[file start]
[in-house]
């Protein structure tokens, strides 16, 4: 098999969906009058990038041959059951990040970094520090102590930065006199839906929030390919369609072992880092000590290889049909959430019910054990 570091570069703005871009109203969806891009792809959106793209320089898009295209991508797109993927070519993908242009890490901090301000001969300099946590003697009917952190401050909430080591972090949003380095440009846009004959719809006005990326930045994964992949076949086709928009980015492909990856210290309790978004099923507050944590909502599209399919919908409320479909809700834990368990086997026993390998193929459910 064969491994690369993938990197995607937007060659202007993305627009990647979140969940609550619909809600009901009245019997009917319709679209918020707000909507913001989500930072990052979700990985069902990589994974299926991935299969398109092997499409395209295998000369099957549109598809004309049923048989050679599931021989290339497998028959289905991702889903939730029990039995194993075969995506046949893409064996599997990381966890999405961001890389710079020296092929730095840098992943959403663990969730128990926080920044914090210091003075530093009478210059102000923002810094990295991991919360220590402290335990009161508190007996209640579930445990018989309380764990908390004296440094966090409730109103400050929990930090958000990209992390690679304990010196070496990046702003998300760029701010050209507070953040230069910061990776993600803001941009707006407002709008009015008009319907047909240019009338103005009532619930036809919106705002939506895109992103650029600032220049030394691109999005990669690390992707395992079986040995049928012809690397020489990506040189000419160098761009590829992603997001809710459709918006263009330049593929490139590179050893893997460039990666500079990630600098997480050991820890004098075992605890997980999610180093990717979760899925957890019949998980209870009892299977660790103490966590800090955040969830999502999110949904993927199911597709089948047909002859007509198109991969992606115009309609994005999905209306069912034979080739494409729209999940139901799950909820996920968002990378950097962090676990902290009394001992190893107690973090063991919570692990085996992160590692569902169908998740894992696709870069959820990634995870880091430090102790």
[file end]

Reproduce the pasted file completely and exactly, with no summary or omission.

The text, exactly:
[in-house]
């Protein structure tokens, strides 16, 4: 098999969906009058990038041959059951990040970094520090102590930065006199839906929030390919369609072992880092000590290889049909959430019910054990 570091570069703005871009109203969806891009792809959106793209320089898009295209991508797109993927070519993908242009890490901090301000001969300099946590003697009917952190401050909430080591972090949003380095440009846009004959719809006005990326930045994964992949076949086709928009980015492909990856210290309790978004099923507050944590909502599209399919919908409320479909809700834990368990086997026993390998193929459910 064969491994690369993938990197995607937007060659202007993305627009990647979140969940609550619909809600009901009245019997009917319709679209918020707000909507913001989500930072990052979700990985069902990589994974299926991935299969398109092997499409395209295998000369099957549109598809004309049923048989050679599931021989290339497998028959289905991702889903939730029990039995194993075969995506046949893409064996599997990381966890999405961001890389710079020296092929730095840098992943959403663990969730128990926080920044914090210091003075530093009478210059102000923002810094990295991991919360220590402290335990009161508190007996209640579930445990018989309380764990908390004296440094966090409730109103400050929990930090958000990209992390690679304990010196070496990046702003998300760029701010050209507070953040230069910061990776993600803001941009707006407002709008009015008009319907047909240019009338103005009532619930036809919106705002939506895109992103650029600032220049030394691109999005990669690390992707395992079986040995049928012809690397020489990506040189000419160098761009590829992603997001809710459709918006263009330049593929490139590179050893893997460039990666500079990630600098997480050991820890004098075992605890997980999610180093990717979760899925957890019949998980209870009892299977660790103490966590800090955040969830999502999110949904993927199911597709089948047909002859007509198109991969992606115009309609994005999905209306069912034979080739494409729209999940139901799950909820996920968002990378950097962090676990902290009394001992190893107690973090063991919570692990085996992160590692569902169908998740894992696709870069959820990634995870880091430090102790």